Sep 26


A couple of weeks ago, we had a World Car Reviews/Blacksands Racing drive day. The members of World Car Reviews that are from Victoria, Australia got together with Blacksands Racing to discuss driving techniques, to explore some fantastic roads together and in general have an enjoyable day. The theme for the day was “Aussie Built”. All of the cars assembled were Australian made.

This is the first article in a series that looks at the cars we drove that day. They are not full reviews, but more brief drive impressions. Enjoy.

The GT is the big hitter out of our assembled vehicles. It has the most power, the most torque and is (arguably) the most sport focused model. It’s also the priciest car on the day. With it’s $71,290 pricetag sitting just above the $69,990 Holden Caprice.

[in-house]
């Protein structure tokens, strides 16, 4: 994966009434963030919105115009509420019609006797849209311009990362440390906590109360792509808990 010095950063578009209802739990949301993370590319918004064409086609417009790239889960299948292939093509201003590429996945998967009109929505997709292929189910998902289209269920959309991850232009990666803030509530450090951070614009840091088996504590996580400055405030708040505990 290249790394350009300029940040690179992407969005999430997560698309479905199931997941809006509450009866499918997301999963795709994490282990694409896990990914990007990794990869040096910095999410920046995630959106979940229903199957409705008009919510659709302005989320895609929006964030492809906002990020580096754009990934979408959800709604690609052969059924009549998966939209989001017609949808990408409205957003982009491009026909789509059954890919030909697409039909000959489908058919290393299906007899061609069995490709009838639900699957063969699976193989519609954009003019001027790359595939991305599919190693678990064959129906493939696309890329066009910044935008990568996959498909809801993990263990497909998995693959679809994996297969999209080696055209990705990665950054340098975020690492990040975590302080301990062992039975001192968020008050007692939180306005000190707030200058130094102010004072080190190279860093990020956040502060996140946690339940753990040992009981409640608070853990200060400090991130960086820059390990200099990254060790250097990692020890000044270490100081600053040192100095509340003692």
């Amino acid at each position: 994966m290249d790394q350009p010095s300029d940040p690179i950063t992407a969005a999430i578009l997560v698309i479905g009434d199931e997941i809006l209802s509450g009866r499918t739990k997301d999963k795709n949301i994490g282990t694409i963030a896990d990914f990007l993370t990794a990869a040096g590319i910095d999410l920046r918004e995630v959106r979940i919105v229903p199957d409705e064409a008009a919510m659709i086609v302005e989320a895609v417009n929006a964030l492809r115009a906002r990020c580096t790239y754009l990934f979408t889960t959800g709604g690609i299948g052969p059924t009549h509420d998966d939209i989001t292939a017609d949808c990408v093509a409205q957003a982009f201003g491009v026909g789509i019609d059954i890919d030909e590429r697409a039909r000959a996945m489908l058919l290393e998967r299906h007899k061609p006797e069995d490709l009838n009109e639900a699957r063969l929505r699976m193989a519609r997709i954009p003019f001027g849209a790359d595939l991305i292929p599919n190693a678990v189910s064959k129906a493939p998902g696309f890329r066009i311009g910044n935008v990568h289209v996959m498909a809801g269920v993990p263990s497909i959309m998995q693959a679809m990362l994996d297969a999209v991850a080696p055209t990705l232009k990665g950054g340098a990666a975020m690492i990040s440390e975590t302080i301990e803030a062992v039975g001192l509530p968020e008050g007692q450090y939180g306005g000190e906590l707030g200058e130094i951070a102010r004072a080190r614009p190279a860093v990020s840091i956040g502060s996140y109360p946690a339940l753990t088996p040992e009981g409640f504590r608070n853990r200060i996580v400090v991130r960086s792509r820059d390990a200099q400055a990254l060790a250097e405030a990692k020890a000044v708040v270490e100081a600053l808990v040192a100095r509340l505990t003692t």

From the outside, the GT is all obvious aggression and muscular purpose. From the “squirrel cheek” headlight clusters, to the big bonnet lump, the gaping front radiator intake, the big wheel and tyre package and the race-inspired rear wing.

It’s the typical Aussie muscle car look. Fleetmobile sedan given lashings of anger.


Stepping into the GT reveals an interior with a good compromise between comfort and sporting intent. The dashboard and centre binacle are made of materials that make the XR8 and SS cabins seem especially cheap to the touch. Although, FPV could have done something about the kinetic impact of that centre bin and it’s lid.

Other GT interior complaints are a lack of lateral support from the front seats when the going gets twisty (especially compared to the other sporty Fords and Holdens we had along with us), plus as ever with Falcons, the poor amount of wheel height adjustability (they never go high enough) and the offset position of the pedals compared to the driver’s seat and door lining.